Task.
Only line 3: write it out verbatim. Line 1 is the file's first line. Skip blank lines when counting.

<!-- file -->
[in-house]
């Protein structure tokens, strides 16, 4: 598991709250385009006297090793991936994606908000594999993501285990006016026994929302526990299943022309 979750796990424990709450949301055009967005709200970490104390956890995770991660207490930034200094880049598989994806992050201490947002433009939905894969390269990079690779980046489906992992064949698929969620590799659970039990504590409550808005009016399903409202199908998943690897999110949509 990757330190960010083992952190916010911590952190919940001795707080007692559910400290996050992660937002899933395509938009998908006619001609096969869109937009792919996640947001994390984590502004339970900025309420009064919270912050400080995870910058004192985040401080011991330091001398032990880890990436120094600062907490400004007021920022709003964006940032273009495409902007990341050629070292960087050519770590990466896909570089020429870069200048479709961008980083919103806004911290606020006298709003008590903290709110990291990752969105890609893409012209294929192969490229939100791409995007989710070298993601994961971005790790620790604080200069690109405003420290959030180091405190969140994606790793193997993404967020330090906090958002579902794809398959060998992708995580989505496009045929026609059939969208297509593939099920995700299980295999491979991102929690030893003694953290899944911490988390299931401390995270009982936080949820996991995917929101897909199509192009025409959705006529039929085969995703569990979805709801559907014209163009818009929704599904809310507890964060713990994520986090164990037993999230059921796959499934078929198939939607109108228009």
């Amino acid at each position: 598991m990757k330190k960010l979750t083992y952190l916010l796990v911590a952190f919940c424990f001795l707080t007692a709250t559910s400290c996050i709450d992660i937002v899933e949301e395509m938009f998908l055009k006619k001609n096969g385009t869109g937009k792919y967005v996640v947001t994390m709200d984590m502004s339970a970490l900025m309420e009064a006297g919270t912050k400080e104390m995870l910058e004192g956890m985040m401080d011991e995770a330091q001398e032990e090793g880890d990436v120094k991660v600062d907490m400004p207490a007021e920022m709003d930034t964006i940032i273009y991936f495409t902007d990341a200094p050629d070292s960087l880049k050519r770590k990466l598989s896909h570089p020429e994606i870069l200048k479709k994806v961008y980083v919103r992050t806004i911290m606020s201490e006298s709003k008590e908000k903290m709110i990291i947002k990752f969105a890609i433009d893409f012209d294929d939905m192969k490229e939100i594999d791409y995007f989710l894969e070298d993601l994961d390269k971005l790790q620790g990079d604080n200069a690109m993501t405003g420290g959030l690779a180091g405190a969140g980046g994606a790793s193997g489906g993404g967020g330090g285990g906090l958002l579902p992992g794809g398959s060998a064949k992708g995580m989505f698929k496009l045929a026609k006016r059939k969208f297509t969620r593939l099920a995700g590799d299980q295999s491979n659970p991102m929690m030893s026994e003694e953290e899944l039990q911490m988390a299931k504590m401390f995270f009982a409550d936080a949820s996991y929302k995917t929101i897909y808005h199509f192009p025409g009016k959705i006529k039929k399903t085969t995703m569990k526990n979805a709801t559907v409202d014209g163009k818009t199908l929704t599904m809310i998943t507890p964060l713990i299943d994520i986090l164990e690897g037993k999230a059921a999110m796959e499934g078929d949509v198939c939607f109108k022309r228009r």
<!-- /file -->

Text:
């Amino acid at each position: 598991m990757k330190k960010l979750t083992y952190l916010l796990v911590a952190f919940c424990f001795l707080t007692a709250t559910s400290c996050i709450d992660i937002v899933e949301e395509m938009f998908l055009k006619k001609n096969g385009t869109g937009k792919y967005v996640v947001t994390m709200d984590m502004s339970a970490l900025m309420e009064a006297g919270t912050k400080e104390m995870l910058e004192g956890m985040m401080d011991e995770a330091q001398e032990e090793g880890d990436v120094k991660v600062d907490m400004p207490a007021e920022m709003d930034t964006i940032i273009y991936f495409t902007d990341a200094p050629d070292s960087l880049k050519r770590k990466l598989s896909h570089p020429e994606i870069l200048k479709k994806v961008y980083v919103r992050t806004i911290m606020s201490e006298s709003k008590e908000k903290m709110i990291i947002k990752f969105a890609i433009d893409f012209d294929d939905m192969k490229e939100i594999d791409y995007f989710l894969e070298d993601l994961d390269k971005l790790q620790g990079d604080n200069a690109m993501t405003g420290g959030l690779a180091g405190a969140g980046g994606a790793s193997g489906g993404g967020g330090g285990g906090l958002l579902p992992g794809g398959s060998a064949k992708g995580m989505f698929k496009l045929a026609k006016r059939k969208f297509t969620r593939l099920a995700g590799d299980q295999s491979n659970p991102m929690m030893s026994e003694e953290e899944l039990q911490m988390a299931k504590m401390f995270f009982a409550d936080a949820s996991y929302k995917t929101i897909y808005h199509f192009p025409g009016k959705i006529k039929k399903t085969t995703m569990k526990n979805a709801t559907v409202d014209g163009k818009t199908l929704t599904m809310i998943t507890p964060l713990i299943d994520i986090l164990e690897g037993k999230a059921a999110m796959e499934g078929d949509v198939c939607f109108k022309r228009r």